IAVA Daily News Brief 08.20.12
Posted by Hallie Seegal on August 20
Here are some of today's top stories and happenings that IAVA is tracking. Prefer to receive real-time updates about major stories and legislation that IAVA is tracking? Follow us on Twitter @IAVA and click here to get the News Brief delivered to your inbox every morning.
There were two more "green on blue" attacks by Afghan troops on U.S. and coalition forces late last week. Meanwhile, the U.S. military saw active-duty and veteran soldier suicides in July double since June. Jeffrey Brown talked to Time magazine's Mark Thompson about the situation in Afghanistan, and the increase in suicides.
The weak economy is helping to drive thousands more college graduates into the U.S. military. Since the recession began in 2007, there's been a steady increase in the number of college graduates joining the armed forces. The Navy and Army have seen the biggest jumps. About 60 percent more college grads joined the Navy last year than in 2007.
In a state where military suicides are a continuing problem, researchers at the University of Kentucky are studying their effects on Kentuckians who have lost a military or veteran family member, friend or fellow service member to suicide. The two-year study, Suicide Bereavement in Military and Their Families, is funded by a $677,000 grant from the U.S. Department of Defense's Military Suicide Research Consortium. During the first six months of 2012, a reported 11 active-duty Army soldiers stationed in Kentucky died by suicide, with a total of 56 since 2009.
- In a telephone call Saturday, Defense Secretary Panetta encouraged President Hamid Karzai to work closely with the commander of NATO forces in Afghanistan to counter green-on-blue attacks. There have been a record 31 attacks on NATO forces by people wearing Afghan security force uniforms this year. DoD has ordered that U.S. service members now be armed at all times, inside and outside their bases.
- NATO forces said that three international servicemembers were killed in a bomb attack on Sunday. At least 41 international troops have been killed so far this month in Afghanistan.
- Seizures in Afghanistan of ammonium nitrate fertilizer, the main explosive used in Taliban bombs, more than doubled in the first seven months of 2012 compared with the same period last year. But despite that increase, senior U.S. officials said, the number of IEDs manufactured with the chemical compound is on pace to surpass the record levels of 2011.
- A 15-year old teenage assailant who killed three Marines last week on a U.S. military base in southern Afghanistan had easy access to the Afghan police’s arsenal of weapons as the unpaid, underage personal assistant of the district police chief.
- Iraq has been using a network of financial institutions and oil smuggling operations to help Iran skirt economic sanctions imposed because of its nuclear program, according to a report in Sunday’s New York Times.
- A bomb struck the convoy of a senior Sunni cleric in western Baghdad on Sunday morning, killing four and critically wounding the anti-extremist Muslim leader Sheik Mahdi al-Sumaidaie.
- Every Ramadan, the diverse residents of Kirkuk gather to play a game called Siniyah, which remains one of the few apolitical traditions in the disputed city of northern Iraq. This year, in a bright spot, a multi-ethnic team has emerged victorious in the annual city-wide tournament.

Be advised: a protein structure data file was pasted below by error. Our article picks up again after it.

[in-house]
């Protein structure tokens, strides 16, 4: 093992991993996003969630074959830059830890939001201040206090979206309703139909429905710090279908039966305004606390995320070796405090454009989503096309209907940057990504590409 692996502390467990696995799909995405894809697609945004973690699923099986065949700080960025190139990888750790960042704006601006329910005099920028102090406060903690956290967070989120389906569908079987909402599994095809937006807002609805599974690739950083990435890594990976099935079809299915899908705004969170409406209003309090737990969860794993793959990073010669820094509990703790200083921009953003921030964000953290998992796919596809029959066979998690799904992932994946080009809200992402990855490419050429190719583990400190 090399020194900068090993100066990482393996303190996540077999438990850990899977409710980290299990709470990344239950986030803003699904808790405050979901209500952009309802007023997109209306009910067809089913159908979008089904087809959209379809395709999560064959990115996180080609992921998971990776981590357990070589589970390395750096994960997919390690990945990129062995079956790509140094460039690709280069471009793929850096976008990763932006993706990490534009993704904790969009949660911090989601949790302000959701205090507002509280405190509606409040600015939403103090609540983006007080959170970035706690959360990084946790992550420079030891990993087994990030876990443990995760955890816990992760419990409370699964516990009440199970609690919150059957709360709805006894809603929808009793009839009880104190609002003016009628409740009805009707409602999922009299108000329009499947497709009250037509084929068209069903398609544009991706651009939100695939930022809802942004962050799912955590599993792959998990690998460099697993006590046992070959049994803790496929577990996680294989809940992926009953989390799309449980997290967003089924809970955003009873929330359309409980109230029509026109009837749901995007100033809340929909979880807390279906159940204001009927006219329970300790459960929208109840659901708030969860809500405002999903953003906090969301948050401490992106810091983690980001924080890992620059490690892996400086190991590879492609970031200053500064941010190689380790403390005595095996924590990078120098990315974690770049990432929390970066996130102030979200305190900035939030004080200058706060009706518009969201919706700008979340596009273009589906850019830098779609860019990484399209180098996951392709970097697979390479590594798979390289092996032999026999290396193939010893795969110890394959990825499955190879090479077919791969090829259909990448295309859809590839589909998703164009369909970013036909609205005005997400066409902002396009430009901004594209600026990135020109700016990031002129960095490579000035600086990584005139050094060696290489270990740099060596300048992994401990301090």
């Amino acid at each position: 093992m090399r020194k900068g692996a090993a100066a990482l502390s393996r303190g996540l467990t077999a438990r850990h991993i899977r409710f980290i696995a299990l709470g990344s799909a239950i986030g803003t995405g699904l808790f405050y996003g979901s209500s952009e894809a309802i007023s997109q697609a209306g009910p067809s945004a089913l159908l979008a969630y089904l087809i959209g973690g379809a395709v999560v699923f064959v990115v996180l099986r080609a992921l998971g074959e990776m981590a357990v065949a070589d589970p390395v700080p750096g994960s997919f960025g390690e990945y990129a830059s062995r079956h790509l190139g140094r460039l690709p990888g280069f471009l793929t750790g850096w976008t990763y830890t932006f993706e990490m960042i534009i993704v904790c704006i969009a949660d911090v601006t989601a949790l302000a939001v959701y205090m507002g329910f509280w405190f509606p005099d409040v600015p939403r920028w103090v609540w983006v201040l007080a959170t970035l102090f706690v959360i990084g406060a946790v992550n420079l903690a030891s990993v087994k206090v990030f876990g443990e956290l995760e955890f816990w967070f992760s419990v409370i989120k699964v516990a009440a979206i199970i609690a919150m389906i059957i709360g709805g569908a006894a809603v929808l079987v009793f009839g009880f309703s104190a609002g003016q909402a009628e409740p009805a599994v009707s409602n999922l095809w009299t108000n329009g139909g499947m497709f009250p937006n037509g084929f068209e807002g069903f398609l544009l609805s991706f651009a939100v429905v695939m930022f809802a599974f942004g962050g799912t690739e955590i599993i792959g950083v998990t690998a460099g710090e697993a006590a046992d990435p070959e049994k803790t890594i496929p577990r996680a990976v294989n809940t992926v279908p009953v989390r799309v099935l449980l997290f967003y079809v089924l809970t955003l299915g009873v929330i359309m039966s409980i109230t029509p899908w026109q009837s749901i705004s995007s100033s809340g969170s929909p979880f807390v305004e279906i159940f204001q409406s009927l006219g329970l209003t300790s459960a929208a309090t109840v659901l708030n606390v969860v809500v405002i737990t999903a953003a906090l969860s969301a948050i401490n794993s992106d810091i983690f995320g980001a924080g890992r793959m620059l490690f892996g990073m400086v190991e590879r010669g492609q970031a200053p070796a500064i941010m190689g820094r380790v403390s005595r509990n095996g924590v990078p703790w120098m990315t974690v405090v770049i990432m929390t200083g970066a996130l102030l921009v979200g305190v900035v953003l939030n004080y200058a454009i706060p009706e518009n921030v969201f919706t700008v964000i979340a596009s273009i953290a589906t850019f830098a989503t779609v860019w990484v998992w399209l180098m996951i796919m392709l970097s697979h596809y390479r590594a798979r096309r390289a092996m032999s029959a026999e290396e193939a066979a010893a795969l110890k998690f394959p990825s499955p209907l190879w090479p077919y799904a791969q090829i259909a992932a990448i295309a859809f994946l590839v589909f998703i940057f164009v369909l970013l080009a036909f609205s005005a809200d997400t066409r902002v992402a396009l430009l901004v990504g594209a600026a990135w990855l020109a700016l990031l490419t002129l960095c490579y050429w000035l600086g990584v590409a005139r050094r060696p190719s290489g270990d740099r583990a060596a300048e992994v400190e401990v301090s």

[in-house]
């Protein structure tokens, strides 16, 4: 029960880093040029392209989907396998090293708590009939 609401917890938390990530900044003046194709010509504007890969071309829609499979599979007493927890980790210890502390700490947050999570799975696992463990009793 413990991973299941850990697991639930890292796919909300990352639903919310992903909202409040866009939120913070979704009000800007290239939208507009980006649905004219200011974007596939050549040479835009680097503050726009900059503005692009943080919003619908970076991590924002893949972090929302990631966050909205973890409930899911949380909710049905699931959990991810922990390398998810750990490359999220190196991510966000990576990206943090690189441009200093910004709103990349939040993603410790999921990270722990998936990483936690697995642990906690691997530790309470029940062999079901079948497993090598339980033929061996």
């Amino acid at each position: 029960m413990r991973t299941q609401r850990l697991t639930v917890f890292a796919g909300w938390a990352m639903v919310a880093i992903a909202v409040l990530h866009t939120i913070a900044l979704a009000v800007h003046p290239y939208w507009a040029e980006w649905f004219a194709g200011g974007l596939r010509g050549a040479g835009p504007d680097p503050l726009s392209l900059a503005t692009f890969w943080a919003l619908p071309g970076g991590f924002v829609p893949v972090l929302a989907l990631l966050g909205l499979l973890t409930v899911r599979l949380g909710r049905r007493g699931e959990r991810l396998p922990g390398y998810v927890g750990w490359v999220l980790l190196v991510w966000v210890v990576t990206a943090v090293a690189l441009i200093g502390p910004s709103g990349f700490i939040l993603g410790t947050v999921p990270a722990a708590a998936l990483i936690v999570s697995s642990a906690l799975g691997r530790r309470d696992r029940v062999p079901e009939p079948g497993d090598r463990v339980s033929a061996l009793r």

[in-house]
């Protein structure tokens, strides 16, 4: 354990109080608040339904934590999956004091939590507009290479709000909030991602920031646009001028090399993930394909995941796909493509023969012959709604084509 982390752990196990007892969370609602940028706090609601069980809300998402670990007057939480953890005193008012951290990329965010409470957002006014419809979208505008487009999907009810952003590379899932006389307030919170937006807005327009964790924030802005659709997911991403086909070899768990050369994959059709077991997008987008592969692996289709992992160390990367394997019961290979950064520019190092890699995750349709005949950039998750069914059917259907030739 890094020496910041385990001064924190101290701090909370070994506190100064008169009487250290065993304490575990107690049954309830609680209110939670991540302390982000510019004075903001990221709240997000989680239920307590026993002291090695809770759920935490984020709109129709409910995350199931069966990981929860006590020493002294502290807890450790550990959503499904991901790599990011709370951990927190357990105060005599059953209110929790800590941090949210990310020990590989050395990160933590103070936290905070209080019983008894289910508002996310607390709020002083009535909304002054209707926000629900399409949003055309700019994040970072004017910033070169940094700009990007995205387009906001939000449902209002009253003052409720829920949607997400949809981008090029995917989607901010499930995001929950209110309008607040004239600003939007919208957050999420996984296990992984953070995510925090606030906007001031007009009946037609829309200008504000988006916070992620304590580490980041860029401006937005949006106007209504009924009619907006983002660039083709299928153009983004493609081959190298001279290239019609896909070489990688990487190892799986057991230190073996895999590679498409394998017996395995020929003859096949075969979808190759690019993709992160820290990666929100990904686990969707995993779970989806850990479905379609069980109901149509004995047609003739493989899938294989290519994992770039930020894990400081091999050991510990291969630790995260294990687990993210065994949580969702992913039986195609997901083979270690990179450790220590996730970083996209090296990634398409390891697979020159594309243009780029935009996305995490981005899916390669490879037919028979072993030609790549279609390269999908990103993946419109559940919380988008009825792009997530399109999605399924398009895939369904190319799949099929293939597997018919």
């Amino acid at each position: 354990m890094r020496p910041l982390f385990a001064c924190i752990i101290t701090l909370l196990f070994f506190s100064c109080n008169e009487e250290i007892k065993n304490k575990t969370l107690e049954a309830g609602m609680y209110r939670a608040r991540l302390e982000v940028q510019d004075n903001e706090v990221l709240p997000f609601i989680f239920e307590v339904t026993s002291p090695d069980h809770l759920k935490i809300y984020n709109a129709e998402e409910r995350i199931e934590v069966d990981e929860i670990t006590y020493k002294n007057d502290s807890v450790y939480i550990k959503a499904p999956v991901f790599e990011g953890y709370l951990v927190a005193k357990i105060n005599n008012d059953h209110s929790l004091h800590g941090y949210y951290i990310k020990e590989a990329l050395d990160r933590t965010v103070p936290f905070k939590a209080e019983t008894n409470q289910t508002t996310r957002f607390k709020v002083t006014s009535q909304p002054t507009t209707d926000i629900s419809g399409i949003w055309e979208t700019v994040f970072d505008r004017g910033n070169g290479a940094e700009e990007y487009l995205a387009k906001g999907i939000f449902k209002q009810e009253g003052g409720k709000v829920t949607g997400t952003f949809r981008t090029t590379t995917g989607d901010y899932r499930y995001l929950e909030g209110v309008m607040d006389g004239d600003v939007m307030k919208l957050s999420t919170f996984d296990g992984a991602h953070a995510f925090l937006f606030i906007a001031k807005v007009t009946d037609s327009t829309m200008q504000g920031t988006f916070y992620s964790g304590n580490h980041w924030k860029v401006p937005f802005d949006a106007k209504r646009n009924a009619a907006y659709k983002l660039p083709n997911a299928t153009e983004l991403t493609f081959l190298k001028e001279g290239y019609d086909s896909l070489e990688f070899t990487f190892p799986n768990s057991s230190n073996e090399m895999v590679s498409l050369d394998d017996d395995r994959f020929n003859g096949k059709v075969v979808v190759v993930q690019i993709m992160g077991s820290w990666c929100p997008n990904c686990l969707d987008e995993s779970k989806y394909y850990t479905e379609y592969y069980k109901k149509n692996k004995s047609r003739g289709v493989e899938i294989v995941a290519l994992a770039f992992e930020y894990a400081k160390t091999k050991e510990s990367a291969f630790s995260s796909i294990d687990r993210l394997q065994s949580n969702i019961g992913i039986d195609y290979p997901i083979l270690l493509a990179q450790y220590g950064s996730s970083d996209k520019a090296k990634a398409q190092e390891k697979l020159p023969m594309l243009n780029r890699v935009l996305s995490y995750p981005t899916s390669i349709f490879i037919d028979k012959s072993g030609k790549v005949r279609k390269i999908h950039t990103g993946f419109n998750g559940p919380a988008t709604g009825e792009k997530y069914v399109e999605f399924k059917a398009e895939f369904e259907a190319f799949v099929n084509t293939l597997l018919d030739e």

- Only a quarter of the Army’s officers and enlisted soldiers believe the nation’s largest military branch is headed in the right direction — a survey response that is the lowest on record and reflects what some in the service call a crisis in confidence.
- Maddow reports on the unsafe workspace in the Winston-Salem VA, where paperwork files were so densely stacked up that floors began buckling. The photos of the disorganization from within the facility lent some explanation as to why 870,000 veterans nationwide are still waiting on disability claims.
- REMINDER: Tricare beneficiaries who live in one of the regions served by the Uniformed Services Family Health Plan have until Monday, August 20th to apply for the program if they want to stay in it when they become Medicare-eligible.
- Sealed Mindset Firearms Studio, based in New Hope, Minnesota, offers people the opportunity to participate in a simulated reenactment of the Osama bin Laden raid. The role-playing game costs a cool $325.
THE NEW GREATEST GENERATION
- VFW posts, once vital parts of small communities in Minnesota, have seen ranks fall drastically over the last few decades as older veterans pass away. But officials say they're seeing an influx of women like Maj. Kristin Auge joining the organization after coming back from deployments in Iraq and Afghanistan.
- Sgt. David Drumar, who lost his leg in Afghanistan, received the surprise of a lifetime when Kid Rock presented him with a mortgage-free, 2600 square foot property designed to accommodate his disability.
- More than 1,830 veterans of the wars in Iraq and Afghanistan have suffered pelvic fractures and genitourinary injuries since 2003 that could affect their abilities to reproduce. A bill being considered in the Senate would expand the VA's medical benefits package including in vitro fertilization and to pay for procedures now provided for some critically injured active-duty soldiers.
A wide-range of views, positions, and publications are represented in these articles. These views, positions and publications are not endorsed by nor do they necessarily represent the views of IAVA.
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